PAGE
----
Arthur Albinson started his army career with the Royal Fusiliers, where as a Corporal he was awarded a Military Medal (MM) for gallantry at Poziers, on the 28th August 1916. He worked his way through the ranks becoming a Quarter Master Sergeant, before being commissioned as a 2nd Lieutenant in the 5th (E) Battalion, Tank Corps. He was awarded a Military Cross (MC) for his actions at the Battle of Amiens, near Hamon Wood on August 8th 1918. He ended his career as a Captain.
The presentation of a Military Medal to QMS Albinson of the Royal Fusiliers
On 3rd August at Poziers QMS Albinson led a platoon across and took a strong point in a chalk trench. Some of the men had gone too far forward and were caught in a barrage. The sergeant went through this barrage several times and brought the men back, carrying several of the most severely wounded. Sgt Albinson also consolidated the captured stronghold and held it against attacks by bomb, liquid fire, etc. Sgt Albinson again distinguished himself on 6th October and had been recommended for reward for another act of bravery. Along with two men, he carried water to the battalion through heavy bombardment when all supplies were stopped. There was over two miles to go and this journey was repeatedly gone over, the water being carried in 2-gallon petrol tins. Each of the party was buried several times during the large number of journeys made. Such briefly was the record of the deed, which won Sgt Albinson his well-earned reward. The second act of bravery was, if anything, more daring being done in cold blood, as it were, and not under the stimulus of excitement of fighting.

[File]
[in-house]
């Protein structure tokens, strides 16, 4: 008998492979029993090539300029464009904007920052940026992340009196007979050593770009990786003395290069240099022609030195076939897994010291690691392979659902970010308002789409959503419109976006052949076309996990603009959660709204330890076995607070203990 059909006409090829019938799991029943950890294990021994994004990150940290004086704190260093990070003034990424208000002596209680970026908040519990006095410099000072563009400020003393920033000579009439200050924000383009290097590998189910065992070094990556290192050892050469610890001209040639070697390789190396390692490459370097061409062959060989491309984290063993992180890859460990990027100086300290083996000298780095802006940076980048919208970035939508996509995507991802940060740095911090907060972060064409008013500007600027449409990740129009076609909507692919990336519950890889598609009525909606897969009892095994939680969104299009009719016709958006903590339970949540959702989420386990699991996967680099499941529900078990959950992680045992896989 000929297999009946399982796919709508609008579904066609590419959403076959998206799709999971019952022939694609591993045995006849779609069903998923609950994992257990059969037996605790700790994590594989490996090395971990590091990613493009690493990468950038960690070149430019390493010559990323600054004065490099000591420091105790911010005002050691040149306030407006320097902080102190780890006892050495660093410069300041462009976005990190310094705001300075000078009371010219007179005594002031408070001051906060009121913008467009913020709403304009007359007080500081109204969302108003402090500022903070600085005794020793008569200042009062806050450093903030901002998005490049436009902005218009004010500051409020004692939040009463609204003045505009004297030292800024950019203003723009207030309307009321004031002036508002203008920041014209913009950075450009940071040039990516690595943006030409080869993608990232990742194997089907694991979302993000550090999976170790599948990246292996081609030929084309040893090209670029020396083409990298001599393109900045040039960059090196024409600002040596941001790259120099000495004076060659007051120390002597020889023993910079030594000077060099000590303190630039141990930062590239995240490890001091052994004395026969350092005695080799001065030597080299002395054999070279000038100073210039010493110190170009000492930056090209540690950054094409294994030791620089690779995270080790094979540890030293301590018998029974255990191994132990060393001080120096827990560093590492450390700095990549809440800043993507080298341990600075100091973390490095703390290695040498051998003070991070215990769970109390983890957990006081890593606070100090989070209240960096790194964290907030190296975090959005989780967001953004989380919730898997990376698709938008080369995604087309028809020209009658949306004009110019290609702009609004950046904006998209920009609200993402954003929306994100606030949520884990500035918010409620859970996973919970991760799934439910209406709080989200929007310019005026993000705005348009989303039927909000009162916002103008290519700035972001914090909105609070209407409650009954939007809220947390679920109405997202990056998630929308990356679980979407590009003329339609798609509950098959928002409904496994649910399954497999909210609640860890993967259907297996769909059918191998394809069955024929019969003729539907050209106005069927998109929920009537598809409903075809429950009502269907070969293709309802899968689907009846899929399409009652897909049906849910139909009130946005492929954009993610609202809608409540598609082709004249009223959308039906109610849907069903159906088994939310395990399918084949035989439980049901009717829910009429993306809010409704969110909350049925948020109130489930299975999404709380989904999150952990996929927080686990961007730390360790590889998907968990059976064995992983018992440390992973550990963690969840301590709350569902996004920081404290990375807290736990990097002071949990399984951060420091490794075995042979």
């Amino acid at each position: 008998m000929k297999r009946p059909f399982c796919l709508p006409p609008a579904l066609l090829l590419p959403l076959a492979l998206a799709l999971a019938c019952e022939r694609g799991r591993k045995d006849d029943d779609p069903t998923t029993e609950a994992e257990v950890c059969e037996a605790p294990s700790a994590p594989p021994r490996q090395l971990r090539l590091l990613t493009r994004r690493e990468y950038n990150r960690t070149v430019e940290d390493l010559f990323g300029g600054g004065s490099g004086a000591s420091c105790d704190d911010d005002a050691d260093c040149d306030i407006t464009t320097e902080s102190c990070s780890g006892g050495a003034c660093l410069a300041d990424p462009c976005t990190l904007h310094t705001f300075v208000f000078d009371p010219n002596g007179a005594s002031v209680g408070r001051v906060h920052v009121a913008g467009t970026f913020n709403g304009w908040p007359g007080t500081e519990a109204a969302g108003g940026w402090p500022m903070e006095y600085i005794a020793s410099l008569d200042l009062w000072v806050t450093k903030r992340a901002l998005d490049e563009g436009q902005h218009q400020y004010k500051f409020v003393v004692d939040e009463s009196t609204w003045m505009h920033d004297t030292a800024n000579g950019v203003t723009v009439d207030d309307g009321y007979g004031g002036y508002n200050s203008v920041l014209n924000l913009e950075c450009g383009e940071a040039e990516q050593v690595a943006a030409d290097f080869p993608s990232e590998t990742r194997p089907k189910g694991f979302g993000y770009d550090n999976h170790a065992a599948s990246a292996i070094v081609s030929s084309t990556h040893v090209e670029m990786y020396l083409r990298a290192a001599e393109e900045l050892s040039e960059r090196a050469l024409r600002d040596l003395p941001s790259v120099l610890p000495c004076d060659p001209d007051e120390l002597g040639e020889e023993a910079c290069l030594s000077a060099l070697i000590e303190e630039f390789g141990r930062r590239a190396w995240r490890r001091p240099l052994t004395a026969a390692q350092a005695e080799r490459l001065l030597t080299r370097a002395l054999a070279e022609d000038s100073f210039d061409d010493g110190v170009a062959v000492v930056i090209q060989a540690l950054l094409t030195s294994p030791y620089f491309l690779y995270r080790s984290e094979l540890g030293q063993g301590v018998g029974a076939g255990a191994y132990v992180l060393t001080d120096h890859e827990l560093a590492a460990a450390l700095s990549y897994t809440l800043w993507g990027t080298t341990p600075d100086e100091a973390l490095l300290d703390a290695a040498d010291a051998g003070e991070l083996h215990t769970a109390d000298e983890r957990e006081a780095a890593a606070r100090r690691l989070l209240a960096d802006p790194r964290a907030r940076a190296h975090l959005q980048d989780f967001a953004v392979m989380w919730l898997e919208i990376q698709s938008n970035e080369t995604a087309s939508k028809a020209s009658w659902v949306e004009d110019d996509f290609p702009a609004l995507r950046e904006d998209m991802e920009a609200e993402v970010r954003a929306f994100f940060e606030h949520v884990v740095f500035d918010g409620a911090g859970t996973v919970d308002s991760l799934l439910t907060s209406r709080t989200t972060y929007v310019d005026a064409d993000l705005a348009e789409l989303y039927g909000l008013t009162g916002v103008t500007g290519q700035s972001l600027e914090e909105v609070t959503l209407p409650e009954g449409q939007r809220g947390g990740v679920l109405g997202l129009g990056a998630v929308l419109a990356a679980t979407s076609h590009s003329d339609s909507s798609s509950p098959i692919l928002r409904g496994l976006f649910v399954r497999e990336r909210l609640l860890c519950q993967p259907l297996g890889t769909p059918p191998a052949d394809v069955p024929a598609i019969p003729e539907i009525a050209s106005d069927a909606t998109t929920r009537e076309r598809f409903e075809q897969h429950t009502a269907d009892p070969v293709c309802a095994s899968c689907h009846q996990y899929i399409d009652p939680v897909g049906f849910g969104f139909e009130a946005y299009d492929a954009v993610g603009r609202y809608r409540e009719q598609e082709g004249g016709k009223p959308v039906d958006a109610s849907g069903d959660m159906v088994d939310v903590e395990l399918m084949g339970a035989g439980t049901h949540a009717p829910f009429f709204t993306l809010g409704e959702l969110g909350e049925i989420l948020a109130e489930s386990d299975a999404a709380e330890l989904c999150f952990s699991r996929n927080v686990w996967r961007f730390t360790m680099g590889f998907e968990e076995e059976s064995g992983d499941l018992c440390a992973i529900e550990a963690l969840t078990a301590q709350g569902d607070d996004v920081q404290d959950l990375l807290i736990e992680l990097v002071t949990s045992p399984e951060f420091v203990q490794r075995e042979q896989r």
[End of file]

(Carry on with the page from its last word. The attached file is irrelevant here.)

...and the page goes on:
Tales of valour
ALBINSON Arthur, (Temporary 2ndLieutenant)
5th Battalion Tank Corps
For gallantry near Hamon Wood, August 8th, 1918.
This officer was in command of a tank working in front of the infantry in the attack. Finding it difficult to locate hostile machine guns from inside his tank, he got out under heavy close range machine-gun fire, located the machine guns and directed the fire of his gunners from outside his tank, enabling them to knock the machine-guns out. He dealt with machine-guns in Jean Wood, Valley Wood and White House in the same manner. As a direct result of this officer’s gallantry, the infantry battalion with whom he was operating was enabled to make a very rapid advance to its final objective, their total casualties amounting to only six.
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